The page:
Is this enough compensation? Funny money for a fat-finger rate

by Christopher Elliott on May 31, 2011

Bob Slattery booked a room at La Maltese Estate Villa, a hotel that exudes the ambience of a privileged “members only” private club in Santorini, Greece. The rate? An unbelievable $110 per night, snagged through the site Vacationist.com.

Too good to be true, right? Right.

It shouldn’t have been, though. A few weeks before his trip, he received a call from Vacationist.

She informed me that the dates I had picked — May 25 to 29 — should have been blocked out on their site when I booked the room.

She offered me two other hotels currently available on Vacationist that don’t compare to La Maltese.

What would you ask for, considering the circumstances?

Slattery says he was careful to check the La Maltese website before he booked the room with Vacationist. The Superior Double Room with a Caldera View room was available on the hotel website when he booked it with Vacationist. But it was priced at 340 Euro a night.

When I read that, I thought: Uh-oh, not another fat-finger rate.

Oh yes.

Slattery contacted both Vacationist and the property, and he did some more digging. He found the room he booked was available on Venere.com and several other sites.

Also, almost every date in May is available on the Vacationist site except my dates and the Friday and Saturday before. Interestingly, the room price on Vacationist is $322 per night now instead of the $110 I paid.

My best guess is that someone loaded the wrong price at Vacationist and instead of honoring my reservation and taking the hit on the difference they decided to cancel my reservation.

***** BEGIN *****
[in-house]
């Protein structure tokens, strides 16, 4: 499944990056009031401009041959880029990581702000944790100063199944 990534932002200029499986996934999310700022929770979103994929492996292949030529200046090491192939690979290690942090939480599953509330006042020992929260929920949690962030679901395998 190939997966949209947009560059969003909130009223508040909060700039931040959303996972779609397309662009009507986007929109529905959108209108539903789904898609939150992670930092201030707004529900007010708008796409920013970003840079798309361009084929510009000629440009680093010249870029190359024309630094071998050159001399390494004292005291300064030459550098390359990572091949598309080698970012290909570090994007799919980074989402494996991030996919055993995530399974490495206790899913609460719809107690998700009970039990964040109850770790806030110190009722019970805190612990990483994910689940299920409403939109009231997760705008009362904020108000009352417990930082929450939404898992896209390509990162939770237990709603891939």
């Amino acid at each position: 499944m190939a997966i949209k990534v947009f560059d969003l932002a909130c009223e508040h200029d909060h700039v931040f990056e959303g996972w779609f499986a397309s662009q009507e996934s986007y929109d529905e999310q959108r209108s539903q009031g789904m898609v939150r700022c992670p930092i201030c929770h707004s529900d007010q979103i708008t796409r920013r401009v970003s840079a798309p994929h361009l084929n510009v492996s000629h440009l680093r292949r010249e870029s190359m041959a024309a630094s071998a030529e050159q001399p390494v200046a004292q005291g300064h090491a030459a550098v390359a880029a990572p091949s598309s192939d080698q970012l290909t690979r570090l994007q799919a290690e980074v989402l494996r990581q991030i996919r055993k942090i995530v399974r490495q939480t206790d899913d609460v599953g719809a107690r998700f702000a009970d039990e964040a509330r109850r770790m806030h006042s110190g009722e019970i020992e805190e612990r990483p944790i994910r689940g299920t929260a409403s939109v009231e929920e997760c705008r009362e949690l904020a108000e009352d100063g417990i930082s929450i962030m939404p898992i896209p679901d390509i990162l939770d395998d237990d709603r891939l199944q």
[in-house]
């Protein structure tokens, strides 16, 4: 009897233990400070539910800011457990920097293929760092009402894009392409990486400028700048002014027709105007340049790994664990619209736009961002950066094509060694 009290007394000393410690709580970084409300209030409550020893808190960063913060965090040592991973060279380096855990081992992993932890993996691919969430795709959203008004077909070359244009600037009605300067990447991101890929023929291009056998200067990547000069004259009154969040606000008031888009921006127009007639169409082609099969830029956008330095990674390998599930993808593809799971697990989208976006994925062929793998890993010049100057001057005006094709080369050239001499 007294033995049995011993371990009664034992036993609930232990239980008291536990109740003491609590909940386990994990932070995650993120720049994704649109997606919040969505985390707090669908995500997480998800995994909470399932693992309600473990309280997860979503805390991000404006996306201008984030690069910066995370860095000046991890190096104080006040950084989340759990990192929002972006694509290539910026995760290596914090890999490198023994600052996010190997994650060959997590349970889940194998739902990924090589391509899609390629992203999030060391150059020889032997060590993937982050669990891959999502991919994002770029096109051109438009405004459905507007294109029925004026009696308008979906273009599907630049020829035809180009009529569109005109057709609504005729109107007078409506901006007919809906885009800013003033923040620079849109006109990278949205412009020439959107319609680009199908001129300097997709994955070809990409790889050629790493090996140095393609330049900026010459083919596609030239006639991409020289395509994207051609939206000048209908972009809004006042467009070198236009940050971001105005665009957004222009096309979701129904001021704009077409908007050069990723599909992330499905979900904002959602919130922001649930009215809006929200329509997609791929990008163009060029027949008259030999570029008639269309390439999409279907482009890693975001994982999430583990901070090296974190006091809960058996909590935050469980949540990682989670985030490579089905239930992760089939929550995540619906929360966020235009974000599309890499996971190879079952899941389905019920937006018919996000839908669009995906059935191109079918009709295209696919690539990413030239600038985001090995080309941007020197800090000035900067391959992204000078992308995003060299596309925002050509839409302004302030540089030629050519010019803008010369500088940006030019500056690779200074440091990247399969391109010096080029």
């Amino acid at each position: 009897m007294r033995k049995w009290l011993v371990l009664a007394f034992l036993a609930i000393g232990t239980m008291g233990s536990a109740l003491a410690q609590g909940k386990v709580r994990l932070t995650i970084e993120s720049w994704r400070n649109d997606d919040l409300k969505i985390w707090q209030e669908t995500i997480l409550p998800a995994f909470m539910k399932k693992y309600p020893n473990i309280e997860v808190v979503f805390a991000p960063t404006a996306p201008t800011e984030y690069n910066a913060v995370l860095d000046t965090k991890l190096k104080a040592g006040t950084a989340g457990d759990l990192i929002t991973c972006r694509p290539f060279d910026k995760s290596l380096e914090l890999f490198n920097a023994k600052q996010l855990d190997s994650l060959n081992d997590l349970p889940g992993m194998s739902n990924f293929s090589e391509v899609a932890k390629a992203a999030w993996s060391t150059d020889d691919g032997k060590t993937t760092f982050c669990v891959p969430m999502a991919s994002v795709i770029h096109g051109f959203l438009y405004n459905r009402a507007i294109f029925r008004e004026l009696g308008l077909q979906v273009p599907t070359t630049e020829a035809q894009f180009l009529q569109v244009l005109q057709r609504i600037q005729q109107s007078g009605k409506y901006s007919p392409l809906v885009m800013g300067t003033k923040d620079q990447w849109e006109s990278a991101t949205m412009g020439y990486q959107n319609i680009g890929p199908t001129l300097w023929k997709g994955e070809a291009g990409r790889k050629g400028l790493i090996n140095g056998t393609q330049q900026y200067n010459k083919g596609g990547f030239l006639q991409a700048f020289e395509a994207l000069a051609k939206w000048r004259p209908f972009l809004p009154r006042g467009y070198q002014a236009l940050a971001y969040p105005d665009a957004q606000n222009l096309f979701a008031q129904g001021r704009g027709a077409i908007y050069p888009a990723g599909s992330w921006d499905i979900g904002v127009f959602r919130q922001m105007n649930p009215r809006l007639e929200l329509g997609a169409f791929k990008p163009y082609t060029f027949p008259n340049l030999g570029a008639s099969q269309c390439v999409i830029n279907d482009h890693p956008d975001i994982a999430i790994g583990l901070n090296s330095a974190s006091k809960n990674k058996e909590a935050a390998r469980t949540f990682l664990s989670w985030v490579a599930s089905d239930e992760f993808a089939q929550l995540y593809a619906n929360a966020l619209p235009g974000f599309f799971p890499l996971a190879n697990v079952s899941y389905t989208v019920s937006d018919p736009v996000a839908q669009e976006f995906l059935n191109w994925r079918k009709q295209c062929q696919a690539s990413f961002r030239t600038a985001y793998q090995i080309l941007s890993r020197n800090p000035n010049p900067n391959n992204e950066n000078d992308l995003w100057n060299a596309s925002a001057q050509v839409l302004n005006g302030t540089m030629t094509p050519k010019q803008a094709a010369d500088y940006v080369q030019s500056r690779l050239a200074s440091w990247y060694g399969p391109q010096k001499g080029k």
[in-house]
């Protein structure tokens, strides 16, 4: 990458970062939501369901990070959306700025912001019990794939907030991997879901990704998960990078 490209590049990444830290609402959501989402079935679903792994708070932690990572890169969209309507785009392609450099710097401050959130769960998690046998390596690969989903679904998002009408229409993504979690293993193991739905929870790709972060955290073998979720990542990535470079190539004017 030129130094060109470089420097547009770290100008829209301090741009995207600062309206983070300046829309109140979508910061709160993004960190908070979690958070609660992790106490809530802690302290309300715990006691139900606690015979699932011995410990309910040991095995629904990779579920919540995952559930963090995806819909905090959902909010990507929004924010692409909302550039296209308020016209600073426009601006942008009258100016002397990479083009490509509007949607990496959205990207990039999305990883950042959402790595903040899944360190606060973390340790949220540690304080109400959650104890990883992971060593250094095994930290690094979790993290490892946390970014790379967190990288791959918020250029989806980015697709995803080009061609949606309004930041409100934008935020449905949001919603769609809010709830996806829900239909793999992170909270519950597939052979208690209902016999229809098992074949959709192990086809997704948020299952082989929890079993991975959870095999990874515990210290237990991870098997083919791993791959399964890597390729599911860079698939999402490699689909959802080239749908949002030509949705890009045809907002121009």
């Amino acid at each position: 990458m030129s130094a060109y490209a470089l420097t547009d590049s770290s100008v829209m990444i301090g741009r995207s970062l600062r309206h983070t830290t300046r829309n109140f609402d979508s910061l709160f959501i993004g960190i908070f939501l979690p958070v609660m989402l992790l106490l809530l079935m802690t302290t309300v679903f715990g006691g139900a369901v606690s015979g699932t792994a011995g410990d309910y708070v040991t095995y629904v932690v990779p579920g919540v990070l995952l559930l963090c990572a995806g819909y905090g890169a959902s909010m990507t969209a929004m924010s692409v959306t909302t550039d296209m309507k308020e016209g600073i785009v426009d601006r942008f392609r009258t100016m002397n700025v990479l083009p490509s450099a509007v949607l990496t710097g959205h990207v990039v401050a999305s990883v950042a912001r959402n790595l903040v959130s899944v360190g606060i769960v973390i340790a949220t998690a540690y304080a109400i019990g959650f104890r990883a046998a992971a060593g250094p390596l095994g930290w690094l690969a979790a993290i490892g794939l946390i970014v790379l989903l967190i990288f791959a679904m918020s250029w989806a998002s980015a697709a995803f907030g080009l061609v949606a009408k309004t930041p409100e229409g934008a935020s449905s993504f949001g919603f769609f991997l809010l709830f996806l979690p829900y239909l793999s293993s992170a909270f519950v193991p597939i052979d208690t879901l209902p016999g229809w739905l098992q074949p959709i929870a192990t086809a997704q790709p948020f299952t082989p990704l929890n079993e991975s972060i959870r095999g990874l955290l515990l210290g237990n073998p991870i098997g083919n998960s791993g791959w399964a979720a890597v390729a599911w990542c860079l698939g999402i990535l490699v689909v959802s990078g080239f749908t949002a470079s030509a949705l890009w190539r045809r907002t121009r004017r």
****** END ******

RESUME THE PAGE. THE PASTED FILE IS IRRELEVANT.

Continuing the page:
Slattery is disappointed, and rightfully so. The terms on Vacationist say purchases are nonrefundable and no cancellations or notifications are allowed.

“I guess that only applies if the customer has to change something,” he told me. “Not when they have to.”

Vacationist responded to his inquiry with the following email:

I regret the misinformation you received. The incorrect rates were loaded into the system and when noticed was updated. As a customer service gesture, the Vacationist agent refunded your ticket and submitted $100 credit into your Vacationist account. Please email me after your next purchase and I will have it credited to you.

That’s a decent gesture, but is it enough?

I can see both sides. The hotel would be on the hook for several hundred dollars if it honored the rate. Offering the rebook Slattery in a different hotel and crediting him $100 seems like it’s meeting him halfway.

On the other hand, had Slattery decided he made a mistake and wanted to cancel, then Vacationist wouldn’t have been so understanding, and neither would his credit card, which would have almost certainly sided with the only travel agency in a dispute.

I might side with Vacationist if Slattery were one of those fat-finger trolls who hangs our on FlyerTalk and intentionally books zero fares, but there’s no evidence of that. He found this deal, fair and square.

Is a $100 credit enough?

Update: Vacationist responds:

At Vacationist, our member’s satisfaction is our first priority. We sincerely apologize for the experience this customer had with booking a hotel stay using our service.